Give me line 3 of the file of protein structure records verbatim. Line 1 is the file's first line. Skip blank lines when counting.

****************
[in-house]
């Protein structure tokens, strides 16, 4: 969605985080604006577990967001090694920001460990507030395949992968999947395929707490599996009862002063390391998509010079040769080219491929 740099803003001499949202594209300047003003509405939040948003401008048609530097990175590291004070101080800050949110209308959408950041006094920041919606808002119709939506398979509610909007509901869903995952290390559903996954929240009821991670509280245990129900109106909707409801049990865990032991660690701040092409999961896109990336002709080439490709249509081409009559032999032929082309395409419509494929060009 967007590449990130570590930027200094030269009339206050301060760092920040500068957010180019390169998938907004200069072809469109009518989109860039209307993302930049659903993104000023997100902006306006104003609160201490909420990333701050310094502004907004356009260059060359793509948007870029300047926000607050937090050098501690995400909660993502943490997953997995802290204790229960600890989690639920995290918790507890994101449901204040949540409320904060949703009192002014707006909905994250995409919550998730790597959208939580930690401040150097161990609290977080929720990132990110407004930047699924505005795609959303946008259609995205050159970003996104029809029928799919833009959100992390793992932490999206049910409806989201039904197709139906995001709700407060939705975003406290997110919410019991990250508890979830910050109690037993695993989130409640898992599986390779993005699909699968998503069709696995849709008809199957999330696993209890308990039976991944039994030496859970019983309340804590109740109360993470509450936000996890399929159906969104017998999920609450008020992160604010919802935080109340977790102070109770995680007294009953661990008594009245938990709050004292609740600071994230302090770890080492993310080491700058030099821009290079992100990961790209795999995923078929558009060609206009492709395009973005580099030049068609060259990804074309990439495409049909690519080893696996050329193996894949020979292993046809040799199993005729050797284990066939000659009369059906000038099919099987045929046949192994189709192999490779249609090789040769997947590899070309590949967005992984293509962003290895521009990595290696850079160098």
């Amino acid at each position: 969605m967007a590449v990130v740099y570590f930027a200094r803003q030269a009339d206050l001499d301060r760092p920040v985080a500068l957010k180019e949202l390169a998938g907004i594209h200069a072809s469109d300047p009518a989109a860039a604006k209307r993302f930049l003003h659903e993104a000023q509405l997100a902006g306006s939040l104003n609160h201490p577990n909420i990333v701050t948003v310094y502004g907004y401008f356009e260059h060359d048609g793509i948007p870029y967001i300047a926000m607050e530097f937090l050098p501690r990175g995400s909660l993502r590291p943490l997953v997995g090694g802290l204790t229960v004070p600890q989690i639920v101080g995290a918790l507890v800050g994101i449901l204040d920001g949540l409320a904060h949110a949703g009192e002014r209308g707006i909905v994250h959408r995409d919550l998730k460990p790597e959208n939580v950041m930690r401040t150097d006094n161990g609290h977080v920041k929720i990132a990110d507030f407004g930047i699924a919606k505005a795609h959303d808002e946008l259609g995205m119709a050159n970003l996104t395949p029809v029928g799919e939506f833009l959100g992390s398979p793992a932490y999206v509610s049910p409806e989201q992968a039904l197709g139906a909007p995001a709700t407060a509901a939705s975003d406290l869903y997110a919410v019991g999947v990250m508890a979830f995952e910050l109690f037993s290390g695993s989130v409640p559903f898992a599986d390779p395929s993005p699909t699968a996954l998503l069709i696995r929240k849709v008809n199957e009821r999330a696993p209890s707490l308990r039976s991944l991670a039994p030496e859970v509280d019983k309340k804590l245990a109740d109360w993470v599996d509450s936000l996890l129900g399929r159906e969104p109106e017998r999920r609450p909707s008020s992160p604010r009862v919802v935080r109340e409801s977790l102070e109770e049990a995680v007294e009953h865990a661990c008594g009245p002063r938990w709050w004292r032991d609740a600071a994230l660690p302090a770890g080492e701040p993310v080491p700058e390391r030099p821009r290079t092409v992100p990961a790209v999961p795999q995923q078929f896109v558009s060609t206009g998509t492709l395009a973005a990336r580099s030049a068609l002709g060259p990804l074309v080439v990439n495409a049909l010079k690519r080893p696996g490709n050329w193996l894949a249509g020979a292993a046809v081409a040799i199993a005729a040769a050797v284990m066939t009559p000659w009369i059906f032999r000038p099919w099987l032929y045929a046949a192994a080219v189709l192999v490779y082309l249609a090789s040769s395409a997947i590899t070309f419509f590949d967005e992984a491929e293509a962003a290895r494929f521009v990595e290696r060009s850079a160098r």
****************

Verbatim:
């Amino acid at each position: 969605m967007a590449v990130v740099y570590f930027a200094r803003q030269a009339d206050l001499d301060r760092p920040v985080a500068l957010k180019e949202l390169a998938g907004i594209h200069a072809s469109d300047p009518a989109a860039a604006k209307r993302f930049l003003h659903e993104a000023q509405l997100a902006g306006s939040l104003n609160h201490p577990n909420i990333v701050t948003v310094y502004g907004y401008f356009e260059h060359d048609g793509i948007p870029y967001i300047a926000m607050e530097f937090l050098p501690r990175g995400s909660l993502r590291p943490l997953v997995g090694g802290l204790t229960v004070p600890q989690i639920v101080g995290a918790l507890v800050g994101i449901l204040d920001g949540l409320a904060h949110a949703g009192e002014r209308g707006i909905v994250h959408r995409d919550l998730k460990p790597e959208n939580v950041m930690r401040t150097d006094n161990g609290h977080v920041k929720i990132a990110d507030f407004g930047i699924a919606k505005a795609h959303d808002e946008l259609g995205m119709a050159n970003l996104t395949p029809v029928g799919e939506f833009l959100g992390s398979p793992a932490y999206v509610s049910p409806e989201q992968a039904l197709g139906a909007p995001a709700t407060a509901a939705s975003d406290l869903y997110a919410v019991g999947v990250m508890a979830f995952e910050l109690f037993s290390g695993s989130v409640p559903f898992a599986d390779p395929s993005p699909t699968a996954l998503l069709i696995r929240k849709v008809n199957e009821r999330a696993p209890s707490l308990r039976s991944l991670a039994p030496e859970v509280d019983k309340k804590l245990a109740d109360w993470v599996d509450s936000l996890l129900g399929r159906e969104p109106e017998r999920r609450p909707s008020s992160p604010r009862v919802v935080r109340e409801s977790l102070e109770e049990a995680v007294e009953h865990a661990c008594g009245p002063r938990w709050w004292r032991d609740a600071a994230l660690p302090a770890g080492e701040p993310v080491p700058e390391r030099p821009r290079t092409v992100p990961a790209v999961p795999q995923q078929f896109v558009s060609t206009g998509t492709l395009a973005a990336r580099s030049a068609l002709g060259p990804l074309v080439v990439n495409a049909l010079k690519r080893p696996g490709n050329w193996l894949a249509g020979a292993a046809v081409a040799i199993a005729a040769a050797v284990m066939t009559p000659w009369i059906f032999r000038p099919w099987l032929y045929a046949a192994a080219v189709l192999v490779y082309l249609a090789s040769s395409a997947i590899t070309f419509f590949d967005e992984a491929e293509a962003a290895r494929f521009v990595e290696r060009s850079a160098r």